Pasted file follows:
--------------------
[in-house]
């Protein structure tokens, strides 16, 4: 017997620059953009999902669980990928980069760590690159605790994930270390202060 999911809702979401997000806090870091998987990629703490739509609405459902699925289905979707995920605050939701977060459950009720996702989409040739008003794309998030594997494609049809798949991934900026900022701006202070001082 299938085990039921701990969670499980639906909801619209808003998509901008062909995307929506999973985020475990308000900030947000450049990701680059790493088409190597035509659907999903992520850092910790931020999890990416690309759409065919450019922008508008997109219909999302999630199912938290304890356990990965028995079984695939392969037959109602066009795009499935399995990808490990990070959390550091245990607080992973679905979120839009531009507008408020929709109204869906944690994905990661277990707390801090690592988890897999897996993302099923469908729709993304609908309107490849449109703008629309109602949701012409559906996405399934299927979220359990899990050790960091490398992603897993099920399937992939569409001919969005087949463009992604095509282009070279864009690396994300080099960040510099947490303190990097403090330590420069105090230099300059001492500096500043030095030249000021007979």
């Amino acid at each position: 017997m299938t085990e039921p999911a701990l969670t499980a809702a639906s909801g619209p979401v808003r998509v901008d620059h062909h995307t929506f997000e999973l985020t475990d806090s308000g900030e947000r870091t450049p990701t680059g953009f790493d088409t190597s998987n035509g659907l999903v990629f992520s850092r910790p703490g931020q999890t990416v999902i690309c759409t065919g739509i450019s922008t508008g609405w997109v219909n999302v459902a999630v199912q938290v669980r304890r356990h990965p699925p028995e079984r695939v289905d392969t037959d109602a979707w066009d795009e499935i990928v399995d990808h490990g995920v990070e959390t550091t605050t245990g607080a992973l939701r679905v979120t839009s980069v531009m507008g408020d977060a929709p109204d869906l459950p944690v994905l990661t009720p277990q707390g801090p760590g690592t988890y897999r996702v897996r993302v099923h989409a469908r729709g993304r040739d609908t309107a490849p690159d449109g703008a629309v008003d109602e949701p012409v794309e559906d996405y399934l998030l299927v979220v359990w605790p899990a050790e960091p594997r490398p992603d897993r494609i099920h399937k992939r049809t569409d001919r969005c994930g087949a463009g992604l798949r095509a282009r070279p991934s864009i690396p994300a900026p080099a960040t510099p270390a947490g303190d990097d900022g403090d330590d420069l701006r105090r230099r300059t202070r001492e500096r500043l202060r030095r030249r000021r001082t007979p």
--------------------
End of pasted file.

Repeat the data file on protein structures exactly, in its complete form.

[in-house]
């Protein structure tokens, strides 16, 4: 017997620059953009999902669980990928980069760590690159605790994930270390202060 999911809702979401997000806090870091998987990629703490739509609405459902699925289905979707995920605050939701977060459950009720996702989409040739008003794309998030594997494609049809798949991934900026900022701006202070001082 299938085990039921701990969670499980639906909801619209808003998509901008062909995307929506999973985020475990308000900030947000450049990701680059790493088409190597035509659907999903992520850092910790931020999890990416690309759409065919450019922008508008997109219909999302999630199912938290304890356990990965028995079984695939392969037959109602066009795009499935399995990808490990990070959390550091245990607080992973679905979120839009531009507008408020929709109204869906944690994905990661277990707390801090690592988890897999897996993302099923469908729709993304609908309107490849449109703008629309109602949701012409559906996405399934299927979220359990899990050790960091490398992603897993099920399937992939569409001919969005087949463009992604095509282009070279864009690396994300080099960040510099947490303190990097403090330590420069105090230099300059001492500096500043030095030249000021007979």
């Amino acid at each position: 017997m299938t085990e039921p999911a701990l969670t499980a809702a639906s909801g619209p979401v808003r998509v901008d620059h062909h995307t929506f997000e999973l985020t475990d806090s308000g900030e947000r870091t450049p990701t680059g953009f790493d088409t190597s998987n035509g659907l999903v990629f992520s850092r910790p703490g931020q999890t990416v999902i690309c759409t065919g739509i450019s922008t508008g609405w997109v219909n999302v459902a999630v199912q938290v669980r304890r356990h990965p699925p028995e079984r695939v289905d392969t037959d109602a979707w066009d795009e499935i990928v399995d990808h490990g995920v990070e959390t550091t605050t245990g607080a992973l939701r679905v979120t839009s980069v531009m507008g408020d977060a929709p109204d869906l459950p944690v994905l990661t009720p277990q707390g801090p760590g690592t988890y897999r996702v897996r993302v099923h989409a469908r729709g993304r040739d609908t309107a490849p690159d449109g703008a629309v008003d109602e949701p012409v794309e559906d996405y399934l998030l299927v979220v359990w605790p899990a050790e960091p594997r490398p992603d897993r494609i099920h399937k992939r049809t569409d001919r969005c994930g087949a463009g992604l798949r095509a282009r070279p991934s864009i690396p994300a900026p080099a960040t510099p270390a947490g303190d990097d900022g403090d330590d420069l701006r105090r230099r300059t202070r001492e500096r500043l202060r030095r030249r000021r001082t007979p």